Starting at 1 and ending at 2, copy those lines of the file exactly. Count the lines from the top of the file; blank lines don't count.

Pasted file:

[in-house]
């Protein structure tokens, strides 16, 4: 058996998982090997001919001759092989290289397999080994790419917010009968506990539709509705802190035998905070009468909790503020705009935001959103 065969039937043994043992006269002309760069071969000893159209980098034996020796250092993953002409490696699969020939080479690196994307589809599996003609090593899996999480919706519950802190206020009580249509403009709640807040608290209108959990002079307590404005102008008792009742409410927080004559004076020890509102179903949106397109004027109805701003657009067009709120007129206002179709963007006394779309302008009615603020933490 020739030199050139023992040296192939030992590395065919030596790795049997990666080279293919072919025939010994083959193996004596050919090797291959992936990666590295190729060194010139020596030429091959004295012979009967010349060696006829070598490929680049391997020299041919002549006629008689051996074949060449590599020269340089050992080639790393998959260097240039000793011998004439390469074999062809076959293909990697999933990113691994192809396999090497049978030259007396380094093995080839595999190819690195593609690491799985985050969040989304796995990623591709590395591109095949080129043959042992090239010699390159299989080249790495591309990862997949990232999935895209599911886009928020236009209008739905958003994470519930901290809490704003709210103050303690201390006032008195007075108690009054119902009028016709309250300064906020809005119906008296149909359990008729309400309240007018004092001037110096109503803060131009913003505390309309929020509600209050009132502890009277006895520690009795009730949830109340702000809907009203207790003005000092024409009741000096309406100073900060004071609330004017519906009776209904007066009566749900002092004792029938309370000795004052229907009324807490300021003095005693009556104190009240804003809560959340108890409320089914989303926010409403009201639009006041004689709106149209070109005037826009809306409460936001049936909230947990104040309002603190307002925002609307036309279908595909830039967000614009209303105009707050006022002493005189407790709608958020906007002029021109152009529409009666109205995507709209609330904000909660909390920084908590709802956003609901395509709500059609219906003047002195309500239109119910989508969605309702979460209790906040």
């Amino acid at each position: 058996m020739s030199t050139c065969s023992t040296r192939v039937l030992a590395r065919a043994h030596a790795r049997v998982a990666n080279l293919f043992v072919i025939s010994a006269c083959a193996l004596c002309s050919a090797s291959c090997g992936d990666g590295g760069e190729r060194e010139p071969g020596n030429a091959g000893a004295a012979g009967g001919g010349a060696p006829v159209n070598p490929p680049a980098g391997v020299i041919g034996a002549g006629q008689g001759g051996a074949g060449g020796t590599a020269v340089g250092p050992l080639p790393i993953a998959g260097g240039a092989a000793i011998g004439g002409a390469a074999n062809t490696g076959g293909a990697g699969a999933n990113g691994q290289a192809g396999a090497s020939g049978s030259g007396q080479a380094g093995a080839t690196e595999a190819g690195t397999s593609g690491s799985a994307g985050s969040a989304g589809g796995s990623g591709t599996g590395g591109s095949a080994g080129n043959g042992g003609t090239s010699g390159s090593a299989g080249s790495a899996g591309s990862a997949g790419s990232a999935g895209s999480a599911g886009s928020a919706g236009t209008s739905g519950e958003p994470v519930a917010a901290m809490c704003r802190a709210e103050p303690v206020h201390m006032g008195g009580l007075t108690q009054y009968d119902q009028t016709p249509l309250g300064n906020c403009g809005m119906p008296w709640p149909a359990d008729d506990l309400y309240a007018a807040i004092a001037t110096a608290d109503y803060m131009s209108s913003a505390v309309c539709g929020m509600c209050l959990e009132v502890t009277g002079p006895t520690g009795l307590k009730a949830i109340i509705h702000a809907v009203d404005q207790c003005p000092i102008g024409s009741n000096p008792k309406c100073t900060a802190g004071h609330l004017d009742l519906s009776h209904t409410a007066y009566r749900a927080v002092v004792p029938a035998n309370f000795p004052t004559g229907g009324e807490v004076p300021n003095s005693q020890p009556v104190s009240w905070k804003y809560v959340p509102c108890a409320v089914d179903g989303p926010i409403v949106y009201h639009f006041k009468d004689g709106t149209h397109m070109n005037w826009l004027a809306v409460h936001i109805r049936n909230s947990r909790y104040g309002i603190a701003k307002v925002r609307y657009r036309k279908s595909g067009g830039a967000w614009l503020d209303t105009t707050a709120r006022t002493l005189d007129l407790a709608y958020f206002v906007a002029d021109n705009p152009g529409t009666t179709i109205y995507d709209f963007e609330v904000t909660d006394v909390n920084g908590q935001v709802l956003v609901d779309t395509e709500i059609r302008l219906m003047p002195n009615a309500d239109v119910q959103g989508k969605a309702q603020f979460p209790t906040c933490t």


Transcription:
[in-house]
């Protein structure tokens, strides 16, 4: 058996998982090997001919001759092989290289397999080994790419917010009968506990539709509705802190035998905070009468909790503020705009935001959103 065969039937043994043992006269002309760069071969000893159209980098034996020796250092993953002409490696699969020939080479690196994307589809599996003609090593899996999480919706519950802190206020009580249509403009709640807040608290209108959990002079307590404005102008008792009742409410927080004559004076020890509102179903949106397109004027109805701003657009067009709120007129206002179709963007006394779309302008009615603020933490 020739030199050139023992040296192939030992590395065919030596790795049997990666080279293919072919025939010994083959193996004596050919090797291959992936990666590295190729060194010139020596030429091959004295012979009967010349060696006829070598490929680049391997020299041919002549006629008689051996074949060449590599020269340089050992080639790393998959260097240039000793011998004439390469074999062809076959293909990697999933990113691994192809396999090497049978030259007396380094093995080839595999190819690195593609690491799985985050969040989304796995990623591709590395591109095949080129043959042992090239010699390159299989080249790495591309990862997949990232999935895209599911886009928020236009209008739905958003994470519930901290809490704003709210103050303690201390006032008195007075108690009054119902009028016709309250300064906020809005119906008296149909359990008729309400309240007018004092001037110096109503803060131009913003505390309309929020509600209050009132502890009277006895520690009795009730949830109340702000809907009203207790003005000092024409009741000096309406100073900060004071609330004017519906009776209904007066009566749900002092004792029938309370000795004052229907009324807490300021003095005693009556104190009240804003809560959340108890409320089914989303926010409403009201639009006041004689709106149209070109005037826009809306409460936001049936909230947990104040309002603190307002925002609307036309279908595909830039967000614009209303105009707050006022002493005189407790709608958020906007002029021109152009529409009666109205995507709209609330904000909660909390920084908590709802956003609901395509709500059609219906003047002195309500239109119910989508969605309702979460209790906040």